Significantly higher levels of brominated flame retardants in toddlers compared to their mothers
Toddlers are more exposed to brominated flame retardants (BFRs) at home than their mothers, shows a new doctoral thesis from Stockholm University.
BFRs like f.ex. polybrominated diphenyl ethers (PBDEs) and hexabromocyclododecanes (HBCDs) have been used in a variety of consumer products such as furniture and plastic materials to enhance their fire safety. Humans are exposed to these chemicals mainly via food and house dust.
To study BFR exposure, blood from women and their toddlers (11-15 months of age), house dust from their homes and some food and breast milk samples were analysed. Intakes via diet and house dust were estimated and compared to the levels found in the blood samples.
"The BFR levels in the children were higher than in their mothers. The levels are however among the lowest we know of and are not close to levels considered dangerous. House dust seems to play a big role in the exposure, especially for small children, but even intake of breast milk contributes to the higher levels in children's blood. For mothers, food is more important exposure route than house dust," says Leena Sahlström at the Department of Applied Environmental Science about her results.
Blood is a sample type normally used for analysis when one wants to determine how much of a chemical is present in a human.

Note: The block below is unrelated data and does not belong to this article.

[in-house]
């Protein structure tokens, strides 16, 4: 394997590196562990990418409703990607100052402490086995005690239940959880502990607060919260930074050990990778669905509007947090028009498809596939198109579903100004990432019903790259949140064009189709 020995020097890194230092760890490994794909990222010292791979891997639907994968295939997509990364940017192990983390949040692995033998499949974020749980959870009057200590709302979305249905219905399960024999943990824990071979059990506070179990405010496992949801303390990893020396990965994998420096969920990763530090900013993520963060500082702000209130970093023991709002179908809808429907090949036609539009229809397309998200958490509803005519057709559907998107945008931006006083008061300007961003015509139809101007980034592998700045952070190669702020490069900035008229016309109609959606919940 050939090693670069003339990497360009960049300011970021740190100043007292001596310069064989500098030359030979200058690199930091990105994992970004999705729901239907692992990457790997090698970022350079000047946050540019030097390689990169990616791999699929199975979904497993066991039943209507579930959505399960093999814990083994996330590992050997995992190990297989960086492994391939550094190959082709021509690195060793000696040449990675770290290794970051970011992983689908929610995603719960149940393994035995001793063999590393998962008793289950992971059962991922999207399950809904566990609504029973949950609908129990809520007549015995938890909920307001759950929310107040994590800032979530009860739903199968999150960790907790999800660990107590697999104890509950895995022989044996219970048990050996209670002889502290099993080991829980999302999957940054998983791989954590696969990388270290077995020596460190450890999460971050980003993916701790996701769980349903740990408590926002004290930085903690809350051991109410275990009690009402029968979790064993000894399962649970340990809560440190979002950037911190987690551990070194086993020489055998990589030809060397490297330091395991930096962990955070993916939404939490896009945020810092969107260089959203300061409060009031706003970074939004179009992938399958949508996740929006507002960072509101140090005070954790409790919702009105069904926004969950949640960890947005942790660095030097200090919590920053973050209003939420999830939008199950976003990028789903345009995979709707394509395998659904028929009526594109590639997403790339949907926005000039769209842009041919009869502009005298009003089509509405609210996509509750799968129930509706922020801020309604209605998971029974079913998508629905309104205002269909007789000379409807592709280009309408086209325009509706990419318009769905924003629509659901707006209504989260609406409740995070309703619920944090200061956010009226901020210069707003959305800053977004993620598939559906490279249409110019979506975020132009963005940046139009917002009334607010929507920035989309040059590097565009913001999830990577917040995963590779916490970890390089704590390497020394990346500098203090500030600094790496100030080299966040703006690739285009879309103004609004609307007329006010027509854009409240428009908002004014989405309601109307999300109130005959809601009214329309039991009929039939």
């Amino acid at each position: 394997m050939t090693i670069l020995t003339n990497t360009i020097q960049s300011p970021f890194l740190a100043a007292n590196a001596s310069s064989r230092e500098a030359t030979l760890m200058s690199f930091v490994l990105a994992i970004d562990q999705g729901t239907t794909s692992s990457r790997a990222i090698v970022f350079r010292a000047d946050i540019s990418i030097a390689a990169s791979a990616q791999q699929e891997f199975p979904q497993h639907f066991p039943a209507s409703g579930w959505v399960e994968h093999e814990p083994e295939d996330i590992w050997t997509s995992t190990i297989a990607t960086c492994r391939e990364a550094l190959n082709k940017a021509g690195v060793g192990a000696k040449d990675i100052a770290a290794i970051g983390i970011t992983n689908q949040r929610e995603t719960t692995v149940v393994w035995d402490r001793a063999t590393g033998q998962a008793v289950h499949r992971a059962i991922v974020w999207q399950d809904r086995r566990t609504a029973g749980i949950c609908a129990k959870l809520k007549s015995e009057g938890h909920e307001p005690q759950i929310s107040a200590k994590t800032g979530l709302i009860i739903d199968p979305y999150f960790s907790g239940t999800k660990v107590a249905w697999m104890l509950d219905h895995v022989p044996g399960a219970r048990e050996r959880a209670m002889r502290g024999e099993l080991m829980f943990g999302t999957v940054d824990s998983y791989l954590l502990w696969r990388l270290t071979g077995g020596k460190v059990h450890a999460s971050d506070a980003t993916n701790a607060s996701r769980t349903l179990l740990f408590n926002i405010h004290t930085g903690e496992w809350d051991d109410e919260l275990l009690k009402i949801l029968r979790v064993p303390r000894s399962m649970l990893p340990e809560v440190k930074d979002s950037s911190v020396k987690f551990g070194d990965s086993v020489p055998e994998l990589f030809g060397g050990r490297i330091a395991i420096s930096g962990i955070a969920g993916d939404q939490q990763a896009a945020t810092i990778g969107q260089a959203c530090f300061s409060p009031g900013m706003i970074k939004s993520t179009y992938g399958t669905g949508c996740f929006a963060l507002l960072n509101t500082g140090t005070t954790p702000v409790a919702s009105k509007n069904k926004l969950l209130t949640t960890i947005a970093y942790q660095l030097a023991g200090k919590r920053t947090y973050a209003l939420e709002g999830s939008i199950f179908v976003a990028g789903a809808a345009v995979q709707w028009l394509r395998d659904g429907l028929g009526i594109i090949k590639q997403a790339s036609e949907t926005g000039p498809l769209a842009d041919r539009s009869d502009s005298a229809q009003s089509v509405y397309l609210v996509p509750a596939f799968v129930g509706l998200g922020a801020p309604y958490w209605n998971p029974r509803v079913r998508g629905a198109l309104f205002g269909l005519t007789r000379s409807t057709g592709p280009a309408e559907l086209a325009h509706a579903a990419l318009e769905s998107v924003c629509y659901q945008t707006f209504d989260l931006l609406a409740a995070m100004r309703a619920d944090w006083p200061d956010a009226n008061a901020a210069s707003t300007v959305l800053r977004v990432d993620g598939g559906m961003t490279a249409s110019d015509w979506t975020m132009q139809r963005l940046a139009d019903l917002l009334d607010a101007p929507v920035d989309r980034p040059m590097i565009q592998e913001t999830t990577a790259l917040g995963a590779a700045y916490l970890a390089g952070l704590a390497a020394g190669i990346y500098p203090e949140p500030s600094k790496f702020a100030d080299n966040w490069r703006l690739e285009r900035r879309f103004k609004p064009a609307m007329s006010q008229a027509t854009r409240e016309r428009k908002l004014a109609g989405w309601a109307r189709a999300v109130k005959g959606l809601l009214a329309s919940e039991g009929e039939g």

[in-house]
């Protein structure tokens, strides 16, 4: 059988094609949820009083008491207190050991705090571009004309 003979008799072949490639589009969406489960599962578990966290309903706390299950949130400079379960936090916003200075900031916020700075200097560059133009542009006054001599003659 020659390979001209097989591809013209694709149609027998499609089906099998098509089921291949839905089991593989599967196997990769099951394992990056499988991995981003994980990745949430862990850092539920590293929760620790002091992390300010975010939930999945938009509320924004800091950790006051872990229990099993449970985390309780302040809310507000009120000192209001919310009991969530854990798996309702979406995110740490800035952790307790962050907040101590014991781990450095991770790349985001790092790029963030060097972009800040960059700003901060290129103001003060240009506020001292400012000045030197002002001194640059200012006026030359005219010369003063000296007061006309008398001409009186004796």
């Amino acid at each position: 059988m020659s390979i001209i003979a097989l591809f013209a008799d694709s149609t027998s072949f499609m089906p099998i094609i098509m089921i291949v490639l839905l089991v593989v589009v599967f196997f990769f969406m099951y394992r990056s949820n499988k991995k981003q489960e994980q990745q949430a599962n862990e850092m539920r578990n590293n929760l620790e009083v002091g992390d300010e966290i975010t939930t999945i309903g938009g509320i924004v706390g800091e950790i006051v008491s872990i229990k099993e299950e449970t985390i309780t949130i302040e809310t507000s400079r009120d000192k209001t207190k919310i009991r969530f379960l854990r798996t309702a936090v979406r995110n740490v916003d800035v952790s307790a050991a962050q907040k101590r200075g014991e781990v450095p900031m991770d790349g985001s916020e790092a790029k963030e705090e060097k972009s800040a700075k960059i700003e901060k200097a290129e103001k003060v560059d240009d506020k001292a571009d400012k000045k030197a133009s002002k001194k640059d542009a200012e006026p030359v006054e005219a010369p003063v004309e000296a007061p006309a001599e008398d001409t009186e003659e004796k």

"But it's not easy to get blood samples from small children and that's why we wanted to study if feces could be analysed for BFRs instead, and the levels then converted to corresponding levels in blood. We could show good associations between the levels of some BFRs in blood and feces, which suggests that this could be a good way to study these chemicals in small children," says Leena Sahlström.
Even though many BFRs were banned 10 years ago they still exist in old flame retarded products around us and also in the environment. Furthermore, other brominated chemicals, the so-called emerging BFRs have been introduced on the market as replacements for the banned chemicals.
"We could show that some of the emerging BFRs are present in house dust and in some food samples (fish), and even in blood of a few participants. Thus it is important to keep an eye on these replacement chemicals in the future," says Leena Sahlström.